- The changing nature of warfare complicates NATO’s mission: NATO was designed to deter Soviet aggression by providing a collective defense guarantee to all its members. This principle is enshrined in Article 5 of the North Atlantic Treaty, which decrees that an attack on one NATO member shall be considered an attack on all. This provision is often credited with maintaining relative peace on the European continent throughout the Cold War. In the twenty-first century, however, Article 5 has its limits. The treaty is predicated on the Cold War-era assumption that war takes place between nation-states—and that aggression will be unambiguous, in the form of rumbling tanks or bombs dropping from airplanes. But the war brewing in eastern Ukraine is unconventional, like many present-day conflicts. Russian special forces, devoid of military insignia, are masquerading as local pro-Russian separatists, helping rebels occupy government buildings, seize strategic assets, and intimidate local populations. Western powers accused Russia of backing these so-called “little green men,” a fact Putin himself would later admit. Because the rebels are not formally under Moscow’s command, however, Putin has evaded responsibility for their actions. In Wales, leaders need to decide whether they would invoke Article 5 if little green men were to sprout up in the Baltics. And if so, against whom would they retaliate?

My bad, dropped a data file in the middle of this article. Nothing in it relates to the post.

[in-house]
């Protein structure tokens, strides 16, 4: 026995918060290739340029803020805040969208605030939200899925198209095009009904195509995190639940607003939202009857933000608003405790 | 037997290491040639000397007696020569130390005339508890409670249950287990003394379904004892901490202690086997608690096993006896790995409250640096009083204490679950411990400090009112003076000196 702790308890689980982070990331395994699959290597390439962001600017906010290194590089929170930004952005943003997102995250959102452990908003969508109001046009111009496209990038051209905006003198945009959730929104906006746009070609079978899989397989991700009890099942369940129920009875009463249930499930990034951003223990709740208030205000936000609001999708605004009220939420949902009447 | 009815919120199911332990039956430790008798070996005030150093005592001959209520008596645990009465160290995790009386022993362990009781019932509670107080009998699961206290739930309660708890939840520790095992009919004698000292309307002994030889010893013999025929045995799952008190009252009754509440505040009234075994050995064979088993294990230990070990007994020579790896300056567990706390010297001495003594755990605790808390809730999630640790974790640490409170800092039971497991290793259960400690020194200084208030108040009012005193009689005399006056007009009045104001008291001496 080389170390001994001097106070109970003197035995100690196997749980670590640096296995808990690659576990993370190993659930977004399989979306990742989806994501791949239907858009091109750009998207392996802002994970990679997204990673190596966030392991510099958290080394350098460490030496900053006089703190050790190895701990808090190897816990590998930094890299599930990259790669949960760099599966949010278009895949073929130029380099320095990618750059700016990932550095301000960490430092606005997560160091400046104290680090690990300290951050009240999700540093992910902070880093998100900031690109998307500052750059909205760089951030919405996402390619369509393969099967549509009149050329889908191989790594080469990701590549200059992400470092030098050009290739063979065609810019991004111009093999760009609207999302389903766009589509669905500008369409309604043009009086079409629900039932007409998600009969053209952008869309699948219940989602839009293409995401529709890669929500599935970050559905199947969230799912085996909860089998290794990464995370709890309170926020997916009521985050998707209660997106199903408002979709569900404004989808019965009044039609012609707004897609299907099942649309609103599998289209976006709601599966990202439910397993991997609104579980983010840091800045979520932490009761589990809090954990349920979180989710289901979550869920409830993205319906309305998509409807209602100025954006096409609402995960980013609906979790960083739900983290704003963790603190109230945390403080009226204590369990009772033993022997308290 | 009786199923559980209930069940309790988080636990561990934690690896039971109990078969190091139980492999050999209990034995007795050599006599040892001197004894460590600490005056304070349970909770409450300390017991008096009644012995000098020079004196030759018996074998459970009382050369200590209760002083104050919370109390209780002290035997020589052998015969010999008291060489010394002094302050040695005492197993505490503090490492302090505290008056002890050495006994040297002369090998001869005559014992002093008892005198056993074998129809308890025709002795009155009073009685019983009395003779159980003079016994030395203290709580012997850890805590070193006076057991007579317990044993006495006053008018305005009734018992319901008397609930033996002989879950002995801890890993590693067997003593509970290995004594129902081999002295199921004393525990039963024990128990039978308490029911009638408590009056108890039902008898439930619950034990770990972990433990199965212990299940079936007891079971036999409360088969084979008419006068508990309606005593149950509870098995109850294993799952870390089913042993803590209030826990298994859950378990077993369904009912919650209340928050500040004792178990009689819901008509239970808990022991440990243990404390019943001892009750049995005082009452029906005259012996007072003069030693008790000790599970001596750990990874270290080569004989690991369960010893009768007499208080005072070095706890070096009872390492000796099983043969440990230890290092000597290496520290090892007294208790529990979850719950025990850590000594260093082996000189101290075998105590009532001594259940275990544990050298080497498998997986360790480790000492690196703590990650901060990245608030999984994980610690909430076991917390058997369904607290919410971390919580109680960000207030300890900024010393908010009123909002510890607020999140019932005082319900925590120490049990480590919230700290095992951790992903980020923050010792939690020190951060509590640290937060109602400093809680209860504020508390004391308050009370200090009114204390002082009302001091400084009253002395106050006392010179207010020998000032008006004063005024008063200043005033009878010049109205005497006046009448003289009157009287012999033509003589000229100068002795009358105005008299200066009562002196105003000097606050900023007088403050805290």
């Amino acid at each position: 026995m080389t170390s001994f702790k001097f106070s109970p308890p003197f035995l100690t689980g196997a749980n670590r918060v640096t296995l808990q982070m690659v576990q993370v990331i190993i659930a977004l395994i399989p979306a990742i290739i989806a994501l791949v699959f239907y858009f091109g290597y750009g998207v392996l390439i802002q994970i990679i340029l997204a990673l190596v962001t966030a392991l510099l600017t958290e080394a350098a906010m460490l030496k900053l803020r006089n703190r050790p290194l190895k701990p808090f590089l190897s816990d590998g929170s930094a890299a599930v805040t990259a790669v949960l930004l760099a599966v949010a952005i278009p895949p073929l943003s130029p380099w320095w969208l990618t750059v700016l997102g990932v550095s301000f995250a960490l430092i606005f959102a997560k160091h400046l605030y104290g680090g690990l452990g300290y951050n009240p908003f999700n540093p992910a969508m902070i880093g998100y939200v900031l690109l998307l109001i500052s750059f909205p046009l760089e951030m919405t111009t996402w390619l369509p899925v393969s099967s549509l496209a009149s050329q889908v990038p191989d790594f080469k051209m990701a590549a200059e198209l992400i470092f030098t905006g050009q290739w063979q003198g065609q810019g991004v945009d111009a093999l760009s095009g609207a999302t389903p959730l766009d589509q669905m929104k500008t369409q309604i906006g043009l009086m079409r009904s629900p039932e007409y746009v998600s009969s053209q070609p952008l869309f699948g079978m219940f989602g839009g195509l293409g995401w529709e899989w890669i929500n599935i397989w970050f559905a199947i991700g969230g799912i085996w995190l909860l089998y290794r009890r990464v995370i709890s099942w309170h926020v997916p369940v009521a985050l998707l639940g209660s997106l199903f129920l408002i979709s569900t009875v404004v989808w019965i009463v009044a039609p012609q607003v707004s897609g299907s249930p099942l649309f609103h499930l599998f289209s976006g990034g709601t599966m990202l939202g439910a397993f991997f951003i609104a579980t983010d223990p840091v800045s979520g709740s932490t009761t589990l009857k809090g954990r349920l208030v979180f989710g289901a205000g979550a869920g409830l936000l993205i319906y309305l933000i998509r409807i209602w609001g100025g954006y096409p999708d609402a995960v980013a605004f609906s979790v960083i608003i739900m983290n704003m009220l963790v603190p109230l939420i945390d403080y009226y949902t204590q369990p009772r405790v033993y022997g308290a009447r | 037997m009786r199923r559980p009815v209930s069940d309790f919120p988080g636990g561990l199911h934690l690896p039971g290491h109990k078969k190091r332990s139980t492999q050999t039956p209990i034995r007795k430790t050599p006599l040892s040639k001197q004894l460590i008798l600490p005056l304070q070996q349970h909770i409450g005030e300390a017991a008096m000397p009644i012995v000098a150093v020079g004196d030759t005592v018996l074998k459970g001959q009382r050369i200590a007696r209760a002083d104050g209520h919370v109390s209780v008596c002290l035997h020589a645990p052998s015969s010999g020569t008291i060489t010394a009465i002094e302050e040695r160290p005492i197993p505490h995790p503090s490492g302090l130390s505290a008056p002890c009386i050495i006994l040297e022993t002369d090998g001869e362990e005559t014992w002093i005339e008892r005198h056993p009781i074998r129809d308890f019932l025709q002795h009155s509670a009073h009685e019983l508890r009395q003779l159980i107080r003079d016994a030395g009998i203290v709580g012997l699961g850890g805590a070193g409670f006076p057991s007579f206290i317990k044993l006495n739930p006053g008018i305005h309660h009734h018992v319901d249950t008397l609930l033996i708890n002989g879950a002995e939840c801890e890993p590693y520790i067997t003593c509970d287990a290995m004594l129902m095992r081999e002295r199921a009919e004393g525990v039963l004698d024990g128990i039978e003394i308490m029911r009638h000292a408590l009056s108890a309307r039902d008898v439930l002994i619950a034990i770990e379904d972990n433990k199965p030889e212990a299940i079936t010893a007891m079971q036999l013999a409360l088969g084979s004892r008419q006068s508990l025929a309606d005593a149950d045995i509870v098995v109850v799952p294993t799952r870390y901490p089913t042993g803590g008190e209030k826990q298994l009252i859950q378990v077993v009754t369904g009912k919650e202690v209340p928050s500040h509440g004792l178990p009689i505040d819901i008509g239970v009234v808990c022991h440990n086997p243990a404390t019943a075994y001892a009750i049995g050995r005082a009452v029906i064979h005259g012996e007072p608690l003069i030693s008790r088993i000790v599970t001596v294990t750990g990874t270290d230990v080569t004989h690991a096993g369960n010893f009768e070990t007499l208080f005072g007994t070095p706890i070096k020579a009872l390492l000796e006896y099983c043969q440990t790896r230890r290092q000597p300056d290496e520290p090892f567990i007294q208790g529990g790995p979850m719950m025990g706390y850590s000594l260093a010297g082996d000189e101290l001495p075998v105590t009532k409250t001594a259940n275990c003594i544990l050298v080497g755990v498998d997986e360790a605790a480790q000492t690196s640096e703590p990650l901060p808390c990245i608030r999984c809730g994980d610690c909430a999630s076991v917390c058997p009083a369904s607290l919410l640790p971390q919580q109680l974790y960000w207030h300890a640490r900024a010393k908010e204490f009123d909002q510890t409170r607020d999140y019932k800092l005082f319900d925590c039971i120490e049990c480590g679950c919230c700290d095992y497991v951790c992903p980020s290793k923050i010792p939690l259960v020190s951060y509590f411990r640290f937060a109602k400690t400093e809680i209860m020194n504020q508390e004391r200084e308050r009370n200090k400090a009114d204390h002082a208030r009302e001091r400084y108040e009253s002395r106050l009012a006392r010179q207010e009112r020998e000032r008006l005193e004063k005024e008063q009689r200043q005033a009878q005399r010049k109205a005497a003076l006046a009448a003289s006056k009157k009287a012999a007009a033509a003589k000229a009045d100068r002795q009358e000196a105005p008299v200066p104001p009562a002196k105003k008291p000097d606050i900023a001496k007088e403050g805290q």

- NATO’s expeditionary future is unclear: At the Wales summit, NATO originally planned to focus on determining NATO’s future engagement in Afghanistan (and presumably assess the alliance’s operations there), as the International Security Assistance Force (ISAF) mission prepares to withdraw from the country by the end of 2014. Then, Russia annexed and proceeded to invade eastern Ukraine. Concerns about Afghanistan were quickly sidelined. An op-ed that Rasmussen coauthored with General Philip M. Breedlove, NATO’s top military commander, fails to mention Afghanistan even once. It is unclear if the ISAF mission, which was NATO’s longest and largest operation ever, will even be discussed in Wales—or if the alliance simply wash its hands of that country. Nor is there any indication that the assembled leaders will discuss broader questions, such as when Article 5 should be invoked against threats from transnational terrorist groups or whether the Libya mission offers lessons for future NATO operations.
Rasmussen has already announced that NATO will strengthen its presence in Eastern Europe, provide technical and financial assistance to Ukrainian forces, and adopt a robust “readiness action plan,” which will enable allied forces to react more rapidly. In Wales, leaders will invariably condemn Putin’s incursions in Ukraine, reaffirm the indivisibility of the transatlantic alliance, and voice their commitment to the security of their Eastern European allies. These are all encouraging signs.
But shoring up the alliance will require more than projecting force and more than tough rhetoric. NATO faces challenges that are greater than Russia, urgent though it may be. Fortuitously, the Wales summit offers a timely opportunity for Western leaders to tackle these difficult questions and, if necessary, begin reevaluating the future of the alliance itself. They should not let this opportunity go to waste.